useable today on 99% of clients.

And I still do not see the other criticisms I made addressed by this change.


>I also believe that at some point, there must be glue to make all these 
>orthogonal layers work.


The glue is already there.  XSLT tranforms XHTML to XHTML.  XSLT is the glue.


>Witness the inclusion of an [stylesheet in XML].


Not following your point on that.


>  Witness the dodged bullet 
>of providing the [DOMImplementation] instance for client-side DOM usage.


This exposing the DOM on the client.  I do not see what this has to do with
the discussion of INTRA-layer orthogonality or "glue".


>Yes, I do believe that W3C standards could be used to accomplish what XBL is 
>doing-- but perhaps not so well.


Factual reason why??


>I am not knowledgable about XSLT, XBL, or DOM implementations to comment on 
>that.  I am not knowledgable on XEvents and XForms to comment on that.  But 
>I am also willing to believe that a group other than the W3C had a good 
>idea.  (That's not intended to be inflammatory...)


I have no problem with other people having good ideas. XSLT and XML weren't
my ideas and I avoided them for a long time.  Let's have a factual
discussion.  Opinions without factual basis just obfuscate the facts.


>Thanks for the constructive feedback, David.
>
>Shelby, you may not have fired the first shot, but humility in the face of 
>arrogance is quite disarming.


Trust me I have been humble.  There are other things I may have wanted to
say when someone insults me, but would not be appropriate here.  I am
trying to stick with the facts, but so far most of the discussion is just
opinions based on some stereotypical jusdgments (such as "all generality is
slow", or "orthogonality will not work in real world", or "XBL is great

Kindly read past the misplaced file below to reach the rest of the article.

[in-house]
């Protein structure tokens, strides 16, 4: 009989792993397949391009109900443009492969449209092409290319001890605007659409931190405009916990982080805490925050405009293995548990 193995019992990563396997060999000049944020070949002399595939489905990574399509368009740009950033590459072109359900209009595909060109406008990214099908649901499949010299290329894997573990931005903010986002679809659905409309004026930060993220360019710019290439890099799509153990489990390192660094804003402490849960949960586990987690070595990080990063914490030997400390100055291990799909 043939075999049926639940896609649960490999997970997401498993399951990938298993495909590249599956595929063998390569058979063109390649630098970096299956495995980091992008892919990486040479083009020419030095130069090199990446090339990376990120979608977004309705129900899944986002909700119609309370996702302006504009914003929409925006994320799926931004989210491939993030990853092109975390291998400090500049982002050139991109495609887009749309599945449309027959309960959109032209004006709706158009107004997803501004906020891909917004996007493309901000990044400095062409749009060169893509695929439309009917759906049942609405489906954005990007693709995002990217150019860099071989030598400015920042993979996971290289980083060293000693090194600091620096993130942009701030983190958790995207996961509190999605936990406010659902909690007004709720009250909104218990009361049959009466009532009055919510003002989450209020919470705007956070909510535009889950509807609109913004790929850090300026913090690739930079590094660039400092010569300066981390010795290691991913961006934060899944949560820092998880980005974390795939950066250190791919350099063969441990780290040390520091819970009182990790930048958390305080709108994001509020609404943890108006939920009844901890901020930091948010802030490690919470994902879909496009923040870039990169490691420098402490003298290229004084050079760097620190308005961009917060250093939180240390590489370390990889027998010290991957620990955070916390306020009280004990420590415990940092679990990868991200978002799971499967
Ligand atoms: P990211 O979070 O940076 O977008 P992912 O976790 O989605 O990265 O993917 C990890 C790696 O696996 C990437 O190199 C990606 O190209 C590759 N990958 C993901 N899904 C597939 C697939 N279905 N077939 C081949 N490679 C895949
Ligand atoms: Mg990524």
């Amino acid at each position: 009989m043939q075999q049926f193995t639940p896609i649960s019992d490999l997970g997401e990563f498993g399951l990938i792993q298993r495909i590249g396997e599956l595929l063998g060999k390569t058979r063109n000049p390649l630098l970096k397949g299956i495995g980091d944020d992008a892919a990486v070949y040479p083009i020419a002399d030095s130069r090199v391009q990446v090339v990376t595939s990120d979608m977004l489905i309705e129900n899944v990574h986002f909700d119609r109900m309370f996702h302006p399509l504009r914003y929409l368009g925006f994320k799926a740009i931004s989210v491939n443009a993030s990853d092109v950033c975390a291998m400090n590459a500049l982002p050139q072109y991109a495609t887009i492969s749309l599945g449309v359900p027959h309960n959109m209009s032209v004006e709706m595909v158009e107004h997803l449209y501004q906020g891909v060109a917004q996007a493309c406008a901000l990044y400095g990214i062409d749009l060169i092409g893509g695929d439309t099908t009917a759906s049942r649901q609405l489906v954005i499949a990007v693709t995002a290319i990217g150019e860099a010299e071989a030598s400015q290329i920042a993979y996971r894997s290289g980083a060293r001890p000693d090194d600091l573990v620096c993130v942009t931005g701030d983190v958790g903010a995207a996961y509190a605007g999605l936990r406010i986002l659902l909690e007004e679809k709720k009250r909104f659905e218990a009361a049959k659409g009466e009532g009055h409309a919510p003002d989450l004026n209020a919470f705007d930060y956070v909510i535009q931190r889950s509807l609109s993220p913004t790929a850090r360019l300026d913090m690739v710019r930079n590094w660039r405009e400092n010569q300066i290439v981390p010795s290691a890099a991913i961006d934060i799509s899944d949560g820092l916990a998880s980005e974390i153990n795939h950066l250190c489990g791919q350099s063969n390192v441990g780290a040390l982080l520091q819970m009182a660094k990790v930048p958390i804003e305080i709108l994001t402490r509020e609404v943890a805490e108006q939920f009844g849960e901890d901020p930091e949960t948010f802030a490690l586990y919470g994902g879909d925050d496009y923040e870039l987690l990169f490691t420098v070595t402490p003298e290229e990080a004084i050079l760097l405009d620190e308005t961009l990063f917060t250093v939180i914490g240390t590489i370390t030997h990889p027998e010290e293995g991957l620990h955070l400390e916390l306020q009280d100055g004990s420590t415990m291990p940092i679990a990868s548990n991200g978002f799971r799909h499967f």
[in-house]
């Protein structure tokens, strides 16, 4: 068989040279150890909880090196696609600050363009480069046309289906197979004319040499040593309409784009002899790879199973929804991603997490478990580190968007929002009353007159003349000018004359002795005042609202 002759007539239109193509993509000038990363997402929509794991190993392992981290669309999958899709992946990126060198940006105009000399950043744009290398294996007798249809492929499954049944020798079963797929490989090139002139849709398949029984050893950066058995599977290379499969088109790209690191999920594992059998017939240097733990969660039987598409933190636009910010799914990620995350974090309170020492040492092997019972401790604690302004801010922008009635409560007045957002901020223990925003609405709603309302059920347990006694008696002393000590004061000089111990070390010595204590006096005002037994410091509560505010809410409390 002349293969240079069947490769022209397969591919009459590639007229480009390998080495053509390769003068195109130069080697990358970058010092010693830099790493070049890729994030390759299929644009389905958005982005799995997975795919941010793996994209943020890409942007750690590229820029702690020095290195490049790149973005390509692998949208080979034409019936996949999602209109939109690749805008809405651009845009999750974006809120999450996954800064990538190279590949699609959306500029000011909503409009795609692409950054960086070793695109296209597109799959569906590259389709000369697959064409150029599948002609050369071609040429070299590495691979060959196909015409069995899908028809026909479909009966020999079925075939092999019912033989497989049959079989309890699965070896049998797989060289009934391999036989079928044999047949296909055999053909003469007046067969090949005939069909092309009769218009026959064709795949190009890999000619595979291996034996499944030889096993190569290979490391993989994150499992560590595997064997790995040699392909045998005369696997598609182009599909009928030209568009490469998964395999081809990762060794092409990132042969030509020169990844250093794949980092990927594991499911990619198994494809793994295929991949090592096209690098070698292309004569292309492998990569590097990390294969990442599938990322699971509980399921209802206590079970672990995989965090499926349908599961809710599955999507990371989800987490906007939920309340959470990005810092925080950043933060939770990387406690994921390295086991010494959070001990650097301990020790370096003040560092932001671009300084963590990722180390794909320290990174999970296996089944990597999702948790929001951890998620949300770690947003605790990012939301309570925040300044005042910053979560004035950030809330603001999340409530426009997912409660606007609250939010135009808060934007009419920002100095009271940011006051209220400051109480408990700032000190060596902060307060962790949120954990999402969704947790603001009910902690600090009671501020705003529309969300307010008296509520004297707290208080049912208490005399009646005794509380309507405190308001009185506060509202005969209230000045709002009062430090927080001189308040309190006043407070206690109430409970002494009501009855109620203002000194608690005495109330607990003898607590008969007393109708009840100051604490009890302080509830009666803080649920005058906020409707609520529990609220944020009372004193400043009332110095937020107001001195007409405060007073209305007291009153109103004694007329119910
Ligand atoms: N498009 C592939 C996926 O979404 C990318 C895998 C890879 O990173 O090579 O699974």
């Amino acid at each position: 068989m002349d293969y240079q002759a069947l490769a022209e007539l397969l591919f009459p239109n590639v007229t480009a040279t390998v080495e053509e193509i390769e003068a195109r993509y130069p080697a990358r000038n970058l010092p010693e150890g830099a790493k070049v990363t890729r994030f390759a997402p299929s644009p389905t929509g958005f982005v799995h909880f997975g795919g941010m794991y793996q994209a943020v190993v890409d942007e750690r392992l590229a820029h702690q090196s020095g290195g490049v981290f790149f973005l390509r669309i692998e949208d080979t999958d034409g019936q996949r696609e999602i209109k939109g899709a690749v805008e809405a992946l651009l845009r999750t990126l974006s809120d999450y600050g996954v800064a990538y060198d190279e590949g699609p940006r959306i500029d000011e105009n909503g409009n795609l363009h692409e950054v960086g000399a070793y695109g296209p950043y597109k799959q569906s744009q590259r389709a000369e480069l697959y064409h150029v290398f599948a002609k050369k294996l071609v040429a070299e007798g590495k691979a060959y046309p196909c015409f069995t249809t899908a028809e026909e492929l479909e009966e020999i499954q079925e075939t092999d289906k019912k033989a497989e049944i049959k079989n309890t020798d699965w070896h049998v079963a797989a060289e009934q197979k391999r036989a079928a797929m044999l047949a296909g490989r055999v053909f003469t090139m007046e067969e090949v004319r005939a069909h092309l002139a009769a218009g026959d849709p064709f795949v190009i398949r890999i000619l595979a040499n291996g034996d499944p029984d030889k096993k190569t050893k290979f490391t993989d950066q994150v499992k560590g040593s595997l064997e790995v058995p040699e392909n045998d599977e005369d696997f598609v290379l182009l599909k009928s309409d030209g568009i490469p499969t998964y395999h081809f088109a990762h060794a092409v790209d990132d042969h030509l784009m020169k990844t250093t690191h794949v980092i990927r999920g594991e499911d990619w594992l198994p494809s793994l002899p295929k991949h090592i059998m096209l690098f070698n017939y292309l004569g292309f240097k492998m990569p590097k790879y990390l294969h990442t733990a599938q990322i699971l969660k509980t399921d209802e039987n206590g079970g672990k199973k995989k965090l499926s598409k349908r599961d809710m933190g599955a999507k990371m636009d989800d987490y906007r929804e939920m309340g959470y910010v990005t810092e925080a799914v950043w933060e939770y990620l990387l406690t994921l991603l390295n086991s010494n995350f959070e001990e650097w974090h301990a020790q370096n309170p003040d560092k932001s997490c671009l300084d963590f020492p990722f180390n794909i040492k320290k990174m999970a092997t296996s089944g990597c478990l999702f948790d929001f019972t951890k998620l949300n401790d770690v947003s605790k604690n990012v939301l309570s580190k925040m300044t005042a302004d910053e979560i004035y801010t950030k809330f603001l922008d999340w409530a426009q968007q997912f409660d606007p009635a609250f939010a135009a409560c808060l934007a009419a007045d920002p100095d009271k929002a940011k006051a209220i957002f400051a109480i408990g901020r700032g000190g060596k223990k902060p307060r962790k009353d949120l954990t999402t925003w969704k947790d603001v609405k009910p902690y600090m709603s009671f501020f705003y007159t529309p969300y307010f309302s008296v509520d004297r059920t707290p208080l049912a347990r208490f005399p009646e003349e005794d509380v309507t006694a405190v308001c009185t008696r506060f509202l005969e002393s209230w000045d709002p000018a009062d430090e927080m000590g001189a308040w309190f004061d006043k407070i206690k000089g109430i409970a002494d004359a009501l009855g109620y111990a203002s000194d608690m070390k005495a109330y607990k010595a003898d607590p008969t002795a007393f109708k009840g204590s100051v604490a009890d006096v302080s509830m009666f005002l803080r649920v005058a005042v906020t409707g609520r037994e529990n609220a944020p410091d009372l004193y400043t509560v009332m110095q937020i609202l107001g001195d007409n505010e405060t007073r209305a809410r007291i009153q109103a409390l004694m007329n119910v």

because I work for Mozilla").


>Daniel, I think you've provided some great insight into XBL.


Yes.  For one thing, the example was very useful in illustrating weaknesses
of XBL.  You may not agree.  You may look at the XBL code and say, "wow
this is neat".  Every person is free to ignore the issues of good design.
That is why there are so many late, buggy, slow, and crappy software
products.  But not all.  Not all of us ignore good design principles.


>  Before this 
>thread, I knew of XBL, but but had never looked into it.  While I may 
>disagree with some of the specific implementation choices made, I think that 
>XBL does provide a great value-- Standards are good, but there's a lot to be 
>said for working code.


What is that value?  That you can make something which runs on 1% of the
browser clients?  Or that you can bundle the Mozilla runtime with every
copy of your application?  What you going to do when there is a bug, and
you go report it at bugzilla to find that there is no resources to work on it?

Personally I'd rather use widely implemented standards, because because of
law of supply and demand, there is much better chance I don't get stuck on
the wrong side of the Red Sea.

-Shelby Moore
Received on Saturday, 28 December 2002 23:36:14 GMT